A language for learning (thinking maps)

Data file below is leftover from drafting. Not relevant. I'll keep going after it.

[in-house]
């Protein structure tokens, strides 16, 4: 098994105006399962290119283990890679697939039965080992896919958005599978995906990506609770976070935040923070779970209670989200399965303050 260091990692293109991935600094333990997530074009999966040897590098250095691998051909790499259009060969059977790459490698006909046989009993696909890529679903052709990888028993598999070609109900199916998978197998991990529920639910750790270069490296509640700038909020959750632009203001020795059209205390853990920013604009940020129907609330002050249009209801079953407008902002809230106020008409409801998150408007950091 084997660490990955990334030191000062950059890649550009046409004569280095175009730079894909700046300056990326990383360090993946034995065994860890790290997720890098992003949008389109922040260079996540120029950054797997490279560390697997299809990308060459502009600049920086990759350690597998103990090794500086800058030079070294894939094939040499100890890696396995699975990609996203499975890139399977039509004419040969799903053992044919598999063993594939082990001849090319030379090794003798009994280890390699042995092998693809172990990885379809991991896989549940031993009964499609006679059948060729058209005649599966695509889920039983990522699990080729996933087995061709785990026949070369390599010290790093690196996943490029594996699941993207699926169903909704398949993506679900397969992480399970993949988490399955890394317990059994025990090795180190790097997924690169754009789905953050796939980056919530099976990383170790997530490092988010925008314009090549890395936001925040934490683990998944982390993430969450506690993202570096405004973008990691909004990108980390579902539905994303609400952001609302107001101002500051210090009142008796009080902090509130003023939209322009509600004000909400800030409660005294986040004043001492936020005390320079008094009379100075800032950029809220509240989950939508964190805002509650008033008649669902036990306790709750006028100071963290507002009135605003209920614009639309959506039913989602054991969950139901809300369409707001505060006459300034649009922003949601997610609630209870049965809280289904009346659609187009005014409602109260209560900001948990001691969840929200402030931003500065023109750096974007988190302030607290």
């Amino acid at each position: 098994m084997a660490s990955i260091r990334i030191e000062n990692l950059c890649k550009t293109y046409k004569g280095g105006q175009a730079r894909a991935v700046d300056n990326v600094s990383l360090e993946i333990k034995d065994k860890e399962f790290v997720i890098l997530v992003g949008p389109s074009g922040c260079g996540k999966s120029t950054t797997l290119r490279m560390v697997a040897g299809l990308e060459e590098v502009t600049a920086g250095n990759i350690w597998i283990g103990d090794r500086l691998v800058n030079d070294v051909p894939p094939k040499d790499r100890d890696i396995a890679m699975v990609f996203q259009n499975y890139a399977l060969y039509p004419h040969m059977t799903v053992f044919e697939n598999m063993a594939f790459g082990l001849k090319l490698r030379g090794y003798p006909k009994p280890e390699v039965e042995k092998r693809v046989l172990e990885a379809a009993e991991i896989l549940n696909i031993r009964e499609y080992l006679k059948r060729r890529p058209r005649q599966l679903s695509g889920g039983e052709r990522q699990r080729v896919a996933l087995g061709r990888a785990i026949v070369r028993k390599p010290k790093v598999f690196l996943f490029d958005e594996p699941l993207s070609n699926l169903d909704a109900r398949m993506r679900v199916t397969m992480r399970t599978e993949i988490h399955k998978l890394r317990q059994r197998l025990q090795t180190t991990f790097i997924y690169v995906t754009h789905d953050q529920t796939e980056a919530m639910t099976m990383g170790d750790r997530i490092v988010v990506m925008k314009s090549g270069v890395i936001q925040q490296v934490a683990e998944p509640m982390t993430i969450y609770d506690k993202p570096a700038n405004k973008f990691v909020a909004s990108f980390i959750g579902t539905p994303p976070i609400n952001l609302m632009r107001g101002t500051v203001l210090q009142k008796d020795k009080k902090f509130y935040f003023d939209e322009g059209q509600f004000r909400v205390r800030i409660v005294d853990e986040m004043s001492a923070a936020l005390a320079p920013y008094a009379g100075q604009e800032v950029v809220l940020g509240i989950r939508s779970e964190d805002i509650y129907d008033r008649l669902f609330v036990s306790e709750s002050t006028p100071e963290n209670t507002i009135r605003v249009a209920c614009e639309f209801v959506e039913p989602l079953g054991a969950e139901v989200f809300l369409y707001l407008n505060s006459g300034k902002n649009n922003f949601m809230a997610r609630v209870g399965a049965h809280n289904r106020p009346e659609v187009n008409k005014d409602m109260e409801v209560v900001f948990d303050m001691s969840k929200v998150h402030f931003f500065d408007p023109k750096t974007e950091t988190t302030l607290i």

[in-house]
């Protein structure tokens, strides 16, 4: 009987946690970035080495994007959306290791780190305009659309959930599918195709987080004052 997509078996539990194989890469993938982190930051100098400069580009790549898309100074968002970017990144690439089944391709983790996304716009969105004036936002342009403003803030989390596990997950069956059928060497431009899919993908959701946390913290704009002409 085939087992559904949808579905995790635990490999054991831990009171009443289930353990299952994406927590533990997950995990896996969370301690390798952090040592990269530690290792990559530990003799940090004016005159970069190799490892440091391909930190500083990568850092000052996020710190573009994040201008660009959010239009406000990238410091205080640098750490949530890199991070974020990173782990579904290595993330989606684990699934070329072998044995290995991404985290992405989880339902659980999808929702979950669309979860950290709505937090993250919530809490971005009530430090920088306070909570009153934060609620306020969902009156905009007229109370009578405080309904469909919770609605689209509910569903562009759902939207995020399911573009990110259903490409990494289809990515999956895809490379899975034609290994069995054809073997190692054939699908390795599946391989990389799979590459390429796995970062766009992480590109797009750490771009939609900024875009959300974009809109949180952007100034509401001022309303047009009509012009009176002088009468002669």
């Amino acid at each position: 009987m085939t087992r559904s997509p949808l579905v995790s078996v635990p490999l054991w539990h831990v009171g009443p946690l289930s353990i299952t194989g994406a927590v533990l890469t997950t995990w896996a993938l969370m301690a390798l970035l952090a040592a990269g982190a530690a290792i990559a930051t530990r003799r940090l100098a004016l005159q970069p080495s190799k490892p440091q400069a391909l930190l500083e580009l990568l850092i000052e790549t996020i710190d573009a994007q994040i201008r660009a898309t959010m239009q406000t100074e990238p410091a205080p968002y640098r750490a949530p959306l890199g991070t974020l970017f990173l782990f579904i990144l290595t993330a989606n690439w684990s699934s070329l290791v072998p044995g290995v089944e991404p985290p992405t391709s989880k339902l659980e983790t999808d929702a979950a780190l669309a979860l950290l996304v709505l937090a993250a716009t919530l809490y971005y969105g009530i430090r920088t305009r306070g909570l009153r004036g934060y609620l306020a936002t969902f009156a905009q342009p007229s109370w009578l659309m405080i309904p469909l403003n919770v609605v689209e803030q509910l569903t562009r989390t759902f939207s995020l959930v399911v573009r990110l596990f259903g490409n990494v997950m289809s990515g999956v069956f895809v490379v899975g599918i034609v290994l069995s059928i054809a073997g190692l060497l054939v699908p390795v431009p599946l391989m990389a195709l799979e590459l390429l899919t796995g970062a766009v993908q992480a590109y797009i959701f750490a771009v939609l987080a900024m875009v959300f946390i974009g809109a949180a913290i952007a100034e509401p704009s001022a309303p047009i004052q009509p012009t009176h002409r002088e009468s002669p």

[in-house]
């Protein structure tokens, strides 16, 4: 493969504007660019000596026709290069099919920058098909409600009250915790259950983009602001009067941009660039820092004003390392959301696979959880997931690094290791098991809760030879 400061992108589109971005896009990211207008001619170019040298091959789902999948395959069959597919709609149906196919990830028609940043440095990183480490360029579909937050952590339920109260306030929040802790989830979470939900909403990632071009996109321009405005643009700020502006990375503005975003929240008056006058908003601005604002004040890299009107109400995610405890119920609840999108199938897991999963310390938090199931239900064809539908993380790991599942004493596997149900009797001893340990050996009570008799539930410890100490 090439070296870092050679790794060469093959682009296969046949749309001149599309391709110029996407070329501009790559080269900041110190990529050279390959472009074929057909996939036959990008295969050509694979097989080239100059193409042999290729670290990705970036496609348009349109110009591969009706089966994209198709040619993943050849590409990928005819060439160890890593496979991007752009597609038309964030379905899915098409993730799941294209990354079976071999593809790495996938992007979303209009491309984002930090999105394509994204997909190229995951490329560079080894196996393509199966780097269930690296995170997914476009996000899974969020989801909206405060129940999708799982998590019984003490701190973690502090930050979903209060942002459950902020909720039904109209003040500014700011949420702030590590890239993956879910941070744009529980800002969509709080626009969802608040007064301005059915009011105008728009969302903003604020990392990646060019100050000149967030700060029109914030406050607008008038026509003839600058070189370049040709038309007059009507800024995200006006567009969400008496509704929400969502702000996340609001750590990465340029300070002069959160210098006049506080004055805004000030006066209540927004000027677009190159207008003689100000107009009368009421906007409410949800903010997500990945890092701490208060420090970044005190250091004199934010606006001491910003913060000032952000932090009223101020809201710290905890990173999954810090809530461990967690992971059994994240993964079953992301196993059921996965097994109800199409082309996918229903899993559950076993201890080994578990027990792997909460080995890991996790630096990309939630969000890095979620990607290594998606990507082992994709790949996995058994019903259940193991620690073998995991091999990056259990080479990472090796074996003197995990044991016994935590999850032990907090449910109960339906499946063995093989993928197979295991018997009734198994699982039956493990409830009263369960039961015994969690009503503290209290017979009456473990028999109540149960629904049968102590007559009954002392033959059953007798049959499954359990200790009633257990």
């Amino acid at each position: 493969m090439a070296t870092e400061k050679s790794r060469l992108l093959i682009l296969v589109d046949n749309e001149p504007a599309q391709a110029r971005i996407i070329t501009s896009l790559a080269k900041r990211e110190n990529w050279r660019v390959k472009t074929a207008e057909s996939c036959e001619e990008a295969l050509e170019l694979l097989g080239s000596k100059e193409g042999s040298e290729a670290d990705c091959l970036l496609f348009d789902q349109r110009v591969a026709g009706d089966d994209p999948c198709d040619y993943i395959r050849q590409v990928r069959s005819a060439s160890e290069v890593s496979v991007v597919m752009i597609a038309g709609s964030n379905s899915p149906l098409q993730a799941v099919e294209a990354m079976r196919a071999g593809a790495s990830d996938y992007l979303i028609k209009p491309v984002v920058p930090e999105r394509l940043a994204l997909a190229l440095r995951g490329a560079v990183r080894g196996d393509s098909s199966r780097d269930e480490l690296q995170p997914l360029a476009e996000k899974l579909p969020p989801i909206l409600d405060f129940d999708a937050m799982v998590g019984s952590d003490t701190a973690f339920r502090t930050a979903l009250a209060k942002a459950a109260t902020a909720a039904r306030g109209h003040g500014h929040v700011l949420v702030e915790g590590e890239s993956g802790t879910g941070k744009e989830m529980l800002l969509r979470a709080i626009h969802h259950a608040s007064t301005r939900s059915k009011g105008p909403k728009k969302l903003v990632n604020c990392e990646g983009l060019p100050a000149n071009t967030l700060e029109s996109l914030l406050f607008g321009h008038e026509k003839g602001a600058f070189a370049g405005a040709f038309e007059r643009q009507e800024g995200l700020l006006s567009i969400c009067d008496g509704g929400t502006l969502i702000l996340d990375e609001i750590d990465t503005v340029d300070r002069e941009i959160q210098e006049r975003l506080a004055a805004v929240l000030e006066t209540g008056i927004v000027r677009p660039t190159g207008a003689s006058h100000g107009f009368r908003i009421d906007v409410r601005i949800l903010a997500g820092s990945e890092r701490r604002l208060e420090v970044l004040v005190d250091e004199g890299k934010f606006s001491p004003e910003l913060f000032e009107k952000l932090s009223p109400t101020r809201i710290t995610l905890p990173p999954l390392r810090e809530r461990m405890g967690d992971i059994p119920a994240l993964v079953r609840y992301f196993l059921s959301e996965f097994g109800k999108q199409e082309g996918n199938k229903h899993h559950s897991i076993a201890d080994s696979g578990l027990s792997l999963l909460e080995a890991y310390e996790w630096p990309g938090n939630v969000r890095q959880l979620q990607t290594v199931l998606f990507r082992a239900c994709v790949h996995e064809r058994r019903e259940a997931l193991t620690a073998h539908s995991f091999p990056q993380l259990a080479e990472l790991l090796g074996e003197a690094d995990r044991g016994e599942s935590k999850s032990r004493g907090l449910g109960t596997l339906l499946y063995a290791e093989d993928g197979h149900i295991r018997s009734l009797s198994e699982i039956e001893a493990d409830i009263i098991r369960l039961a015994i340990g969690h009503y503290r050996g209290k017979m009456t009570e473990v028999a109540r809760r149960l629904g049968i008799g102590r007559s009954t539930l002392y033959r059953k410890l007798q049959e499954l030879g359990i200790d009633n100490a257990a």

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<ul><li> 1. Leadership SummitLaredo ISD2012PreparedbyMs. M. Ramirez</li></ul> <p> 2. Welcome toLeadership SummitLaredo ISD2012PreparedbyMs. M. Ramirez 3. What are Thinking Maps &amp; why do they work?What is the purpose of each map?How do I teach the maps to my students?How do I use the maps to help students develop literacyskills?TODAYS AGENDA 4. Chapter 1: INTRODUCTIONChapter 2: TEACHINGChapter 3: LITERACY LINKSChapter 4: CONTENTCONNECTIONSChapter 5: INSTRUCTIONALSTRATEGIESChapter 6: ASSESSMENTTABLE OF CONTENTSSample Lesson Plans &amp; Black Line MastersAcademic Vocabulary, Reading, WritingLiterary Analysis, Mathematics, Science,Social StudiesCurriculum and Lesson Planning,Cooperative Learning, DifferentiationTheory and Thinking Maps IntroducedStudent Assessment and Self-Assessment Quizzes 5. children orPetsMs. M. RamirezBackgroundArmy BratAlways on a diet____ wifeLove movies,books, jokesthe brainladyThinking MapsPat WolfePeople whoinfluencedChurchElem. Princ.C&amp;I Director Teacher 6. Putting Theory into Practice Write your first name in the center of the page Draw a circle around your name Draw a larger circle outside of the inner circle withyour namealmost the size of the page Fill in the outer circle with information about yourself 7. Add a Frame of Reference Draw a rectangle around the edge of the page In each corner write the names of key people whohave influenced you or brief statements ofexperiences that influenced you. Pass your circle map to the right and let thatperson read it and circle two things they want toknow more about Discuss the two things that were circled with themin more detail 8. Things that tellsomething about youThings/people that have influenced youTEACHING THE CIRCLE MAPYourName 9. Circle MapDefining in Context Used to define a thing or idea Defines in context Thing or idea is in the center Supporting information is in outer circle 10. You HaveAppliedThinkingMaps toLiteracy SkillsYour students are beginningto use Thinking Maps todeepen their understandingof academic vocabulary.You have modeled the use ofThinking Maps for writingacross the curriculum.You have integrated the useof Thinking Maps with yourstudents note takingstrategies.Your students are beginningto use Thinking Maps asstrategies to improve theirreading comprehension.CHAPTER 3LITERACYLINKSChapter 3LITERACY LINKS 11. Chapter 3 12. You HaveAppliedThinking Mapsto A Variety ofContent AreasYour students are beginningto use Thinking Maps todeepen their understandingof academic vocabulary.You have integrated the useof Thinking Maps with yourstudents note takingstrategies.Your students are beginningto use Thinking Maps in theirunderstanding of Literature,Science, Social Studies, andMathematicsChapter 4CONTENTCONNECTIONS 13. Chapter 4 14. You HaveIntegratedThinking Mapsfor EffectiveInstructionalStrategiesYou can use Thinking Maps forCurriculum and Lesson Planning.You use Thinking Mapsindependently across disciplines toencourage student meta-cognition,self-reflection, and assessment.You and your students constructThinking Maps for a variety ofapplications in order to explain,revise, and synthesize ideas.You have embedded Thinking Mapsin other instructional strategies.Your students use multiple ThinkingMaps in collaborative team work.Page 233Chapter 5INSTRUCTIONAL STRATEGIES 15. Chapter 5 16. You HaveIntegratedThinking Mapsfor EffectiveInstructionalStrategiesYou can use Thinking Maps forCurriculum and Lesson Planning.You use Thinking Mapsindependently across disciplines toencourage student meta-cognition,self-reflection, and assessment.You and your students constructThinking Maps for a variety ofapplications in order to explain,revise, and synthesize ideas.You have embedded Thinking Mapsin other instructional strategies.Your students use multiple ThinkingMaps in collaborative team work.Page 233Chapter 6ASSESSMENT 17. What areThinkingMaps andhow are theydifferentfrom GraphicOrganizers?Use a CircleMap to defineThinkingMaps. 18. 80% of all information thatcomes into our brain isVISUAL40% of all nerve fibersconnected to the brain arelinked to the retina36,000 visual messages per hourmay be registered by the eyes.-Eric Jensen,Brain BasedLearning 19. Long Beach Unified School District, California Stefanie R. Holzman, Principal K-5 Urban, Inner-City School 1200 minority students 85% enter school with Spanish astheir primary language Was expected to achieve 11 pointincrease in growth Achieved 184 point growthincrease over a 4 year periodafter implementing ThinkingMaps.ROOSEVELT ELEMENTARY SCHOOL 20. Nine Essential PracticesThat Are Supported byEducational ResearchRESEARCH CONNECTIONS 21. CATEGORY ESPERCENTILEGAINIdentifying similarities and differences 1.61 45Summarizing and note taking 1.00 34Reinforcing effort and providing recognition .80 29Homework and practice .77 28Nonlinguistic representations .75 27Cooperative learning .73 27Setting goals and providing feedback .61 23Generating and testing hypothesis .61 23Activating prior knowledge .59 22Nine Instructional StrategiesComparing andContrastingClassifyingSeeing Analogies 22. Knowledge is stored in two forms:Research proves that the more we useboth systems of representation,the better we are able tothink and recall knowledge.DUAL CODING THEORYLinguistic Form Nonlinguistic Form 23. It has been shown thatexplicitly engaging students in thecreation of nonlinguisticrepresentationsstimulates and increases activity in thebrain. (see Gerlic &amp; Jausovec, 1999)BRAIN RESEARCHCONNECTION 24. Page 5 25. The Thinking Maps givestudents a concrete visualpattern for an abstractcognitive skill. 26. A Framework for Understanding PovertyRuby K. Payne, Ph.D.Chapter Eight: Instruction and Improving AchievementThe true discrimination that comes out ofpoverty is the lack of cognitive strategies.The lack of these unseen attributeshandicaps, in every aspect of life, theindividual who does not have them. 27. The overwhelming need for learners is formeaningfulness we do not come to understand asubject or master a skill by sticking bits of informationto each other.Understanding a subject results from perceivingrelationships. The brain is designed as a patterndetector.Our function as educators is to provide our studentswith the sorts of experiences that enable them toperceive patterns that connect.Making Connections: Teaching and the Human Brain (1994), Caine &amp; CaineBRAIN COMPATIBLE TEACHING 28. Thinking Mapsstoreinformation theway the braindoes.Pat Wolfe 29. DendritesCell BodyAxonSynapse 30. NEURONS THAT FIRE TOGETHERGET WIRED TOGETHER.THAT IS WHAT A PATTERN IS! 31. Thought process: SequencingWhen do you use sequencing in:READING?SOCIAL STUDIES?SCIENCE?MATH?In every instance, you could use aWRITING?FLOW MAPTHE ARTS? 32. ReadingIdentify and explainstory elements,including plotsummary. Retell astory.WHICH MAP WOULD YOU USE?The Flow Map 33. ScienceInvestigate, compare, and contrastthe different life cycles of differentliving things.WHICH MAP WOULD YOU USE?The DoubleBubble Map 34. Social StudiesList the qualities of a leaderWHICH MAP WOULD YOU USE?The BubbleMap 35. MathExplain the relationship amongfractions, decimals, and percents;translate among variousrepresentations of equal numbersWHICH MAP WOULD YOU USE?The Bridge Map 36. TEACHER / STUDENT INPUT 37. PROCESSING 38. EXTENSION 39. So how are Thinking Maps different from graphicorganizers? 40. Hearing Words Seeing WordsSpeaking Words Generating Words 41. Better learning will comenot so much from findingbetter ways for theteacher toINSTRUCT......but from giving the learner better ways toCONSTRUCT MEANING.Seymore Papert, 1990THE MAPS SHOULD BECOMESTUDENT TOOLS FOR THINKING. 42. Thought Process DrawingGuidingQuestionsKeyInformationClassroomIdeasCautionsINFORMATION FOR EACHTHINKING MAP 43. Identify the THOUGHT PROCESSDEFINING IN CONTEXTKEY WORDSContext, List, Define, Tell everything you know,Brainstorm, Identify, Relate prior knowledge, Explorethe meaning, Associate, GenerateNOTE TAKING GUIDE 44. GUIDING QUESTIONSGuiding Questions for Constructinga Circle Map:What are the context clues thathelp define this word, topic or idea?What do you already know aboutthis word, topic or idea?Guiding Questions for Adding aFrame of Reference:How do you know what you know?Where are you getting yourinformation? 45. KEYWORDSFORTHINKINGMAPS 46. ClosureTake some time to meet by grade levelor department in order to plan howyou will use Thinking Maps todifferentiate the content, process orproduct of your curriculum. 47. I ALSO HAVE A GAME FOR THE CLOSURE AND THE NOTEBOOK FORYOU .YOU MIGHT WANT TO PRINT PARTS OF THE BOOK FOE THE AUDIENCE.THERE IS MORE INFORMATION AND LOTS OF EXAMPLES THAT I WILLSHARE WITH YOU.HAVE A GREAT WEEKENDACTIVITY 1 THE CIRCLE MAPACTIVITY 2 THE MATCHING GAMEACTIVITY 3 THE WINDOW PANE GROUPS OF EIGHT </p>